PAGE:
The manufacturers appear to be going through the historic and current fleets of the Chinese majors with a finetooth comb looking for potential releases to the extent they are at time straining for obscure nosecones and such. If only they would do the same for non-Chinese airlines but it seems China sells. Anyway this Gemini release was presumably stimulated by Skywings as have several other Gemini / JC Wings Chinese releases, but who can turn down an opportunity to add a Saab to their fleet?
THE REAL THING
The above image is from Daryl Chapman’s Flickr page
This aircraft dates from the early 1990s, a time when the Chinese majors were just gaining their identities after the breakup of the Civil Aviation Administration of China’s (CAAC) airline division. Rather than today’s big 3 there were in fact 8 component airlines formed although the biggest three were always Air China, China Southern and China Eastern. Even so they are a tiny fraction of the size they are today and aircraft additions were accordingly a lot smaller.
This didn’t stop the Chinese from ordering a few examples of most available aircraft although when it comes to turboprops, and in fact regional aircraft altogether, the Chinese have never shown a huge interest. This is probably partly because the mainstay of a lot of the smaller regional divisions was the Antonov 24 and the Chinese copy of that airframe the Xian Y-7. The Y-7 was license built in China but had had a lengthy gestation. A Chinese built AN-24T had first been flown in 1970 but Y-7 production didn’t kick off until 1977 and service entry wasn’t until 1984.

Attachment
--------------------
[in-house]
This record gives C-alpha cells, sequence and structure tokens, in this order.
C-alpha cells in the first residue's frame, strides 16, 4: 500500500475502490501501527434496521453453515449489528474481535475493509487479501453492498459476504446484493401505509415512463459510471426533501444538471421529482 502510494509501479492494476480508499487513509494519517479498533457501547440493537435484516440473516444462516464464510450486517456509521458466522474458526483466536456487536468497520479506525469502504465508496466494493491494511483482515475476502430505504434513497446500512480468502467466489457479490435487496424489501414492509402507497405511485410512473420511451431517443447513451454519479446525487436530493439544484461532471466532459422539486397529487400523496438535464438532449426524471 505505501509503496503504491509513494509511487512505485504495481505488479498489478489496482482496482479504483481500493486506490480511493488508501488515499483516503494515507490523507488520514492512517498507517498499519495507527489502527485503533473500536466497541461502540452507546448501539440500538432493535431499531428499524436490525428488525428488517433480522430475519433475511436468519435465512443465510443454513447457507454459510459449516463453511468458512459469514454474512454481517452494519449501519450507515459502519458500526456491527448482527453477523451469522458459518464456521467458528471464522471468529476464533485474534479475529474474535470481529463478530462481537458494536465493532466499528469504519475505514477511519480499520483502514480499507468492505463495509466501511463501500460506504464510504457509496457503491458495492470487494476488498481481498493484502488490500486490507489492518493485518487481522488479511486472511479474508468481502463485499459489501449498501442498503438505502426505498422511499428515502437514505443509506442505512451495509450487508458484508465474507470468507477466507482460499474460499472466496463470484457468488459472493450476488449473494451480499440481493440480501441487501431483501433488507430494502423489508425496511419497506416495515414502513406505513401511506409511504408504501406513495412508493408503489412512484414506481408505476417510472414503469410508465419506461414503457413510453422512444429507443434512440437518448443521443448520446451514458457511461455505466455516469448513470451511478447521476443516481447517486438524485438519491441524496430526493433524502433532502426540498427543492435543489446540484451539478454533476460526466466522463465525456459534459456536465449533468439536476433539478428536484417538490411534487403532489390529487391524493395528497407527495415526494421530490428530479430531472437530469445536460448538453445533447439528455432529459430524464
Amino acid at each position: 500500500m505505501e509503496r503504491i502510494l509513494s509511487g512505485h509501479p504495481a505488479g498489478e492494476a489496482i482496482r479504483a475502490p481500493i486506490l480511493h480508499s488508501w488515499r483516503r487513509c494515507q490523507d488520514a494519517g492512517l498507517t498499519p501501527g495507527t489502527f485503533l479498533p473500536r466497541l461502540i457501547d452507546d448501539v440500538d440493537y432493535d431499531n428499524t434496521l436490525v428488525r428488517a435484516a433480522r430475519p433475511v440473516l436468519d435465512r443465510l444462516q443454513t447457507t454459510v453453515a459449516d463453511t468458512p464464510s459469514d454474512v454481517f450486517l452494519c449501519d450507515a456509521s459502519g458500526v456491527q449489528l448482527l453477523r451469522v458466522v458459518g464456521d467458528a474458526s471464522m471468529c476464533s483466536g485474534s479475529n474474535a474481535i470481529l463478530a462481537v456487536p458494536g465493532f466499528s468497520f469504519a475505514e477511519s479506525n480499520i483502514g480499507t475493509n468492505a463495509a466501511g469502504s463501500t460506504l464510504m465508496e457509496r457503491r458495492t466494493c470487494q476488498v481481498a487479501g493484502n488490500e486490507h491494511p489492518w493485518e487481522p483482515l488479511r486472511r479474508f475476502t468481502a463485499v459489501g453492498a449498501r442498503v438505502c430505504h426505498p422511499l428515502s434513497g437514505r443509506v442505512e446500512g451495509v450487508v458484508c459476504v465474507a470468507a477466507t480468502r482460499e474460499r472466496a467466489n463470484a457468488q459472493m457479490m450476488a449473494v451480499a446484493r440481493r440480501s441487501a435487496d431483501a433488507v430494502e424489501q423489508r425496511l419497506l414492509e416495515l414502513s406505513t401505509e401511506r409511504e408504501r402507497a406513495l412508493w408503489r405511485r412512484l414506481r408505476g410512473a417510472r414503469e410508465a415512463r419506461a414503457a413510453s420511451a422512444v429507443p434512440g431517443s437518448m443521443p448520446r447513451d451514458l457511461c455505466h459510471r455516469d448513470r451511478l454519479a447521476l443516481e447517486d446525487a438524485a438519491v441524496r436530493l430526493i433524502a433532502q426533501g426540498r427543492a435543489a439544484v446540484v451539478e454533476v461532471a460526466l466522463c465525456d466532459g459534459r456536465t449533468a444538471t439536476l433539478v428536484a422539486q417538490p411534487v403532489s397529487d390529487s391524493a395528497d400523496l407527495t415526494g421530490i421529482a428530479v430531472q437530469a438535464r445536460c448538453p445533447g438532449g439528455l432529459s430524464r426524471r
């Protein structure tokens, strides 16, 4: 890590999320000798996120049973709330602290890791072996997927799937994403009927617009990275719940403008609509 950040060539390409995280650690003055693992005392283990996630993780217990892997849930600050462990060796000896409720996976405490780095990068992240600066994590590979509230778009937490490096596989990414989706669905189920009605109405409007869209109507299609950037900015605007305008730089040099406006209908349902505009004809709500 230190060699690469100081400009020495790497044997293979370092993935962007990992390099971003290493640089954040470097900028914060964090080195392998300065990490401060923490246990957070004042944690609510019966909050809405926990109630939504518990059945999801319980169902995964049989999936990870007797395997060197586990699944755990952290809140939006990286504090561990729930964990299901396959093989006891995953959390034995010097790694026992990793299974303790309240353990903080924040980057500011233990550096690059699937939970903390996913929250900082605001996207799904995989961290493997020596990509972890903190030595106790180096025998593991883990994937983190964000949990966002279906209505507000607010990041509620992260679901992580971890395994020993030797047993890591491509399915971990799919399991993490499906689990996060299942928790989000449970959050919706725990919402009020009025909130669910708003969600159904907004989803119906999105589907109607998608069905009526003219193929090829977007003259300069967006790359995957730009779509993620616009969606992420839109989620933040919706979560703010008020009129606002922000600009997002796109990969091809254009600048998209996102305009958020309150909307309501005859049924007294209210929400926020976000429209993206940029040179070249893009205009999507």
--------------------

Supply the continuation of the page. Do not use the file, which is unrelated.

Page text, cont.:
So the Y-7 was hopelessly outdated by the time China began to open up to the West further and even so it was quite large (well over 50 seats) and so there was a clear need for smaller prop types. Mostly these were bought for China Southern. In 1989 they took delivery of 5 Britten Norman Islanders for passenger and small package operations from the southern city of Zhuhai. It already had 3 of CAAC’s Shorts 360s in operation, initially from Shanghai but later from Wuhan, and added to these by purchasing 4 Saab 340s in December 1991 for operation from Shenzhen.
As with China Eastern’s Fokker 100s further orders were not forthcoming and talks in 1993 for up to twenty Saab 2000s came to nothing. The Saab 340s only had short careers with China Southern and all 4 were transferred to Shandong Airlines in 1997. Shandong was only a small airline at the time and acquired 4 extra Saabs secondhand from Formosa Airlines. They remained in service until 2003/2004. That ended the operation of Saabs in China.
B-3651 served a lease to Nepal’s Yeti Airlines and was then sold to Norse Air Charter where she puzzlingly wore ZS-PDP. In 2015 she was exported to Canada and as C-FJVW she serves with Transwest Air.
The format for my reviews is to split them into three key areas:
- The mould of the aircraft
- The paint and livery
- Printing and quality control
Each can get a maximum score of 10 for a section giving a maximum combined total score of 30.
The Saab 340 is about as small as you can get in 1:400 scale being quite a bit smaller than a DC-3 and smaller even than the Shorts 360. Nonetheless small size often demands even greater accuracy as problems are magnified, excuse the pun, by having to look a lot more closely at the model anyway.